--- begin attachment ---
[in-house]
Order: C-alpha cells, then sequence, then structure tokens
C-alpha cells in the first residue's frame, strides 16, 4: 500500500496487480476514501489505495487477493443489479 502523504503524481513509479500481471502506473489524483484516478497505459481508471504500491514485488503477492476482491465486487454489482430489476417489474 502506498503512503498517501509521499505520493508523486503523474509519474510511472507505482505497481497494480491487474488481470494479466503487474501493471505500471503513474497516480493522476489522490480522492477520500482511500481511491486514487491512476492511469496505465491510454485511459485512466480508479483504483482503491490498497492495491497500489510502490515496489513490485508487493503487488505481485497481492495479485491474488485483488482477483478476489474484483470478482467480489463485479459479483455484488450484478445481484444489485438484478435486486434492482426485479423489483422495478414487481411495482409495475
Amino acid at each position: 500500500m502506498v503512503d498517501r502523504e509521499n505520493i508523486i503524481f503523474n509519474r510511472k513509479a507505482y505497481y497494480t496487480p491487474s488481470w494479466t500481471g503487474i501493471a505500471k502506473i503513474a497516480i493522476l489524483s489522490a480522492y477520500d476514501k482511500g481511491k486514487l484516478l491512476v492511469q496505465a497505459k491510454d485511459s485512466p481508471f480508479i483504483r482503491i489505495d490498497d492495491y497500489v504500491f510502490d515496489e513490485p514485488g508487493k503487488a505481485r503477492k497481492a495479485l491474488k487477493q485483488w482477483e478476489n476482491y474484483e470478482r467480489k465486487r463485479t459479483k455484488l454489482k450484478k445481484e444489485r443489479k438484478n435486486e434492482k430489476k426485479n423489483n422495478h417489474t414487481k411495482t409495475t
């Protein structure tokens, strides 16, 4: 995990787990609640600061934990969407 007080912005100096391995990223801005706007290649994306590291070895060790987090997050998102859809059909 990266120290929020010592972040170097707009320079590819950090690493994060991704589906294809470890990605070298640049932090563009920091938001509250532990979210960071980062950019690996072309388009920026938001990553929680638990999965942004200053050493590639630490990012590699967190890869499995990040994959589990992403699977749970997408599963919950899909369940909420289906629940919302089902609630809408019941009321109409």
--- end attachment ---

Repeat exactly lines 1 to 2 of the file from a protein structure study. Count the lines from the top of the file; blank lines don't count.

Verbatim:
[in-house]
Order: C-alpha cells, then sequence, then structure tokens